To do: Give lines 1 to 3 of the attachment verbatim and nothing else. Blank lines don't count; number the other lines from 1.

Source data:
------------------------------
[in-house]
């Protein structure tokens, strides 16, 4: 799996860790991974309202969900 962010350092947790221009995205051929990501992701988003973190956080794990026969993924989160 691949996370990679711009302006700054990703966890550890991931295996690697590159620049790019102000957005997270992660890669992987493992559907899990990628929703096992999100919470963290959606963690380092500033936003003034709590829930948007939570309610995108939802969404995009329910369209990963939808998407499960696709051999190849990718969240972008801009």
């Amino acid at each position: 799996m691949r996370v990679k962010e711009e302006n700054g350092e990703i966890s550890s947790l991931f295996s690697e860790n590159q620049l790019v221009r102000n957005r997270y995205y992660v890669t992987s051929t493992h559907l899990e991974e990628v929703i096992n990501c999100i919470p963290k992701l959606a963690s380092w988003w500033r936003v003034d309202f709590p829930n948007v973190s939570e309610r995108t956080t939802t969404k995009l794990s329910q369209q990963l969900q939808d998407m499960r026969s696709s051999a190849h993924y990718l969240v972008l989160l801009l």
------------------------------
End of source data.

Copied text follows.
[in-house]
């Protein structure tokens, strides 16, 4: 799996860790991974309202969900 962010350092947790221009995205051929990501992701988003973190956080794990026969993924989160 691949996370990679711009302006700054990703966890550890991931295996690697590159620049790019102000957005997270992660890669992987493992559907899990990628929703096992999100919470963290959606963690380092500033936003003034709590829930948007939570309610995108939802969404995009329910369209990963939808998407499960696709051999190849990718969240972008801009």
């Amino acid at each position: 799996m691949r996370v990679k962010e711009e302006n700054g350092e990703i966890s550890s947790l991931f295996s690697e860790n590159q620049l790019v221009r102000n957005r997270y995205y992660v890669t992987s051929t493992h559907l899990e991974e990628v929703i096992n990501c999100i919470p963290k992701l959606a963690s380092w988003w500033r936003v003034d309202f709590p829930n948007v973190s939570e309610r995108t956080t939802t969404k995009l794990s329910q369209q990963l969900q939808d998407m499960r026969s696709s051999a190849h993924y990718l969240v972008l989160l801009l």